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Chips off the ol’ block

Chips off the ol’ block

Chips off the ol’ block

Tuesday, January 17th, 2012

One of the most humbling compliments I believe I have ever received came to me by way of one of our senior kindergarten students, Micah. It centred around Micah’s visit to the dentist. 

Micah, not unlike many children (and some adults including myself) was very nervous about seeing her dentist especially knowing that work needed to be done on her teeth. As Micah prepared herself for this encounter, trying to bolster strength from somewhere to make the trip down the hall to the dentist’s chair, she asked her mom if she could take something with her to comfort her. Micah asked for her mother’s cell phone, knowing that her mother had a collection of pictures of friends and family stored there. Her mother agreed, assuming it was a picture of her young cousin, of whom Micah was very fond, that she wanted to take with her. “No,” Micah replied. “I want the picture of Pastor Kranz.” Her mother asked her, of all the pictures she could take with her to the dentist’s chair, why she wanted the picture of Pastor Kranz. Micah replied, “Because I know Pastor Kranz would never let anyone hurt me.” For the entire time while the dentist worked on Micah’s teeth, she held up the cell phone in her small hand, staring at my picture for reassurance.

When Micah’s mother told me this story, I was both moved and humbled. I share this story with you, not to boast nor call attention to myself. I am the least of whom to deserve such focus. I relay this story because in a most poignant way, it demonstrates the innocence and trust that we adults are charged with protecting.  

In contrast to Micah’s story I received a less flattering affirmation while on the grade eight year-end trip to Algonquin Park last June. I was in a canoe with two of our grade eight girls, frantically paddling our way across Canoe Lake, eager to seek refuge, trying to outrun a thunderstorm. Lynnae shouted back to me from the bow, “I don’t feel safe, Pastor Kranz.” In an attempt to reassure her I replied, “If I didn’t think it was safe, I wouldn’t be out here with you.” Lynnae shot back, ‘Yeah, well that’s according to YOUR standards, Pastor Kranz.”  Ouch! So much for trust!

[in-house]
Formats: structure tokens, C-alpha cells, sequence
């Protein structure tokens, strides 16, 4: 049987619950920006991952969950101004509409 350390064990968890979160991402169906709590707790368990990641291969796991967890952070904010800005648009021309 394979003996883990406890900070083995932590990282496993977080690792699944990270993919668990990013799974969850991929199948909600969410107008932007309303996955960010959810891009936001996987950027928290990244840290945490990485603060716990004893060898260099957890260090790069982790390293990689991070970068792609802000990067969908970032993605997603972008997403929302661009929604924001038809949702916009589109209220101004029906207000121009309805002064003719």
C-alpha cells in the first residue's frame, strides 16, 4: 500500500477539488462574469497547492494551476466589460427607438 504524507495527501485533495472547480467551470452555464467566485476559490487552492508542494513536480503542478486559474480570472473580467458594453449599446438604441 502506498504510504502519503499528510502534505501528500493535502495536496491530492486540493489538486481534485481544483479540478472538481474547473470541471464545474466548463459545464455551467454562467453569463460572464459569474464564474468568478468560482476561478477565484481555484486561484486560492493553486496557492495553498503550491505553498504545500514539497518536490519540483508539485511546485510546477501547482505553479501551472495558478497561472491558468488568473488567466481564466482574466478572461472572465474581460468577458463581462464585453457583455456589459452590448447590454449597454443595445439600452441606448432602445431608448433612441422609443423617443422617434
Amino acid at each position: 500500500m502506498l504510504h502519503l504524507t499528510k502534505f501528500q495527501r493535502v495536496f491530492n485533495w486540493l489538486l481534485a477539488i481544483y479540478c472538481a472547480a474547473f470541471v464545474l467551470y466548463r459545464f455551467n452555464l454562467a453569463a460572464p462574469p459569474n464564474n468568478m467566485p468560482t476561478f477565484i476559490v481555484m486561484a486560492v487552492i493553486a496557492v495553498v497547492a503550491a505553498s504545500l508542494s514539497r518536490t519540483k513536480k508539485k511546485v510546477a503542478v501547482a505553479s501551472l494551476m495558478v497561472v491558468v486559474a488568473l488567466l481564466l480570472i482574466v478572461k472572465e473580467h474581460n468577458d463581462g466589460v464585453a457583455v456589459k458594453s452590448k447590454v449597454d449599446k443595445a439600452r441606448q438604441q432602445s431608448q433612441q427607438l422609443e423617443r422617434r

As adults charged with the care and nurture of children, we must always be aware that every one of our actions, our interactions, our words, our attitudes, speak volumes. Children take it all in, for better or for worse, formulating their own conclusions with an innocence and honesty that is hard to reproduce in the adult realm. Children are keen observers. Every act, every word, every motive is sifted and sorted. Children, like sponges, take it all in. There is nothing that we can do or say that doesn’t in some way impact the opinion they hold of us, and the trust they invest in us. 

Carrying the trust of a child is an awesome responsibility. It is one which God Himself does not take lightly. There is a verse which appears three times in scripture where Jesus says: “And whosoever shall cause one of these little ones that believe in me to stumble, it were better for him if a great millstone were hanged about his neck, and he were cast into the sea.” Jesus can’t make it any clearer than that!  When it comes to the well being of children, Jesus does not mince words! Children are a special treasure to our Lord, because “…of such are the kingdom of God.” 

Personally I am blown away by Micah’s affirmation of trust. I am not worthy of such an investiture. I can only pray that in some small way, and by God’s grace, I can live up to her expectations.


Pastor Kranz

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